Why travel so far out to see the Great Barrier Reef?
Hastings reef is 30 nautical miles (55 kilometres) off the coast from Cairns, out on the edge where the clean Pacific Ocean waters roll in.
It was here some 15,000 years ago during the last ice age the Australian coast line resided and it was here the reef began to grow.
Out here on the very edge is the preferred location for corals, well away from the coast and the effect of rivers and mangrove estuaries; out here on the edge of the Pacific Ocean is where the corals thrive.
Of course with healthy corals there are many dynamic and colourful fish. For snorkellers you are in the clearest of waters providing the utmost visibility.
Hastings is a typical outer reef, on most days a line of breakers marks where the deep ocean swells are breaking onto the reef wall.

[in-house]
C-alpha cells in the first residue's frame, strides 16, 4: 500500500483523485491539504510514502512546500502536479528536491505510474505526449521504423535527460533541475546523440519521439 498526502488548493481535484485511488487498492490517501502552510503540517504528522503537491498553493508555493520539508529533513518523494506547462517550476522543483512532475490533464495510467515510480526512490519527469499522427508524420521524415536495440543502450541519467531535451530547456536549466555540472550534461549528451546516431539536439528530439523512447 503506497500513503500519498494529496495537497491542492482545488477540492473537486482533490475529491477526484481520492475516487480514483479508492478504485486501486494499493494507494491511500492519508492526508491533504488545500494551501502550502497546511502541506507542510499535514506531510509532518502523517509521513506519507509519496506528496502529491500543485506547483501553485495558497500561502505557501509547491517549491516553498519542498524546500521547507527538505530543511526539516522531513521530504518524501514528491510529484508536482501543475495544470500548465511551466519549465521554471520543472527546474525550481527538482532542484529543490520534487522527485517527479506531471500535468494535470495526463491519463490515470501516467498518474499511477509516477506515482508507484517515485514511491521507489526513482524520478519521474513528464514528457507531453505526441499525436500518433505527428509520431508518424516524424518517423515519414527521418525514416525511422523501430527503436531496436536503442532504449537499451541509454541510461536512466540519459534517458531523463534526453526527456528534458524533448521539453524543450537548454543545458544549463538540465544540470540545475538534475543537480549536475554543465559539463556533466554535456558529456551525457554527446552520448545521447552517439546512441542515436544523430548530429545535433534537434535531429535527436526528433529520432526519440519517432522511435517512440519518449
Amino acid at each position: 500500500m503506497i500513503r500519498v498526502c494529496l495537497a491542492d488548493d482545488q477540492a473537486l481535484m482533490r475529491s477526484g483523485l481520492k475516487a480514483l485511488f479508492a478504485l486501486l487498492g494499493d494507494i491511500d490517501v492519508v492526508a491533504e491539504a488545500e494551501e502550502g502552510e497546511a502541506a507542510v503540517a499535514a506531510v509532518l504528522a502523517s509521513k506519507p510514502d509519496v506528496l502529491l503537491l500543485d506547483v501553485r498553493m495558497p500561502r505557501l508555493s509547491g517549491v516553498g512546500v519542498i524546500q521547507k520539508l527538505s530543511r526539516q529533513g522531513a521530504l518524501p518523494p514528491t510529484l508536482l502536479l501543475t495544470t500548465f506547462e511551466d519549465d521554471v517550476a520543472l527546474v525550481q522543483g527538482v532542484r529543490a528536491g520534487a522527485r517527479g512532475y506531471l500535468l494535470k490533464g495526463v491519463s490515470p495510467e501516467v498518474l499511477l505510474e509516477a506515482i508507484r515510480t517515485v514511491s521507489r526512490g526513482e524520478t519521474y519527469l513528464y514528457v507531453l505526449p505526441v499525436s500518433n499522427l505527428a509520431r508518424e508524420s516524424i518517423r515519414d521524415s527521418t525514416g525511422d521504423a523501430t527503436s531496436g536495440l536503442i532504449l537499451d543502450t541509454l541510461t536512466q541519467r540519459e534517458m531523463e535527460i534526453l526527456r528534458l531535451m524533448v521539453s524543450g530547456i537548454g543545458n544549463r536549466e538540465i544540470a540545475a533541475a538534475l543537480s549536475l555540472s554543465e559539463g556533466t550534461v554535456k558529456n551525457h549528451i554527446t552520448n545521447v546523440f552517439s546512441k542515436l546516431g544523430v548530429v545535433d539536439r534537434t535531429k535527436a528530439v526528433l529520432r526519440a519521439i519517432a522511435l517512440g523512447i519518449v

The reef itself is shallow on top, with steep sides reminiscent of cliffs falling away into the surrounding water.
Skedaddle moors on the calm side at one of the most interesting and picturesque locations and although the back of the boat where you enter the water may be near shallow coral, the front is floating over water 15 metres deep.
Hastings Reef is spectacular in that it has shallow coral bays for novice snorkellers but also coral caves, coral overhangs, deep water drop offs, coral canyons, swim throughs which all begins only metres from the rear of Skedaddle. Along the steep sides there are swirling schools of thousands of tiny fish while on the reef there are colourful parrot fish, turtles, giant clams, little reef sharks, bright yellow butterfly fish, pairs of rabbit fish, countless varieties of brightly coloured damsel fish and of course, Nemo.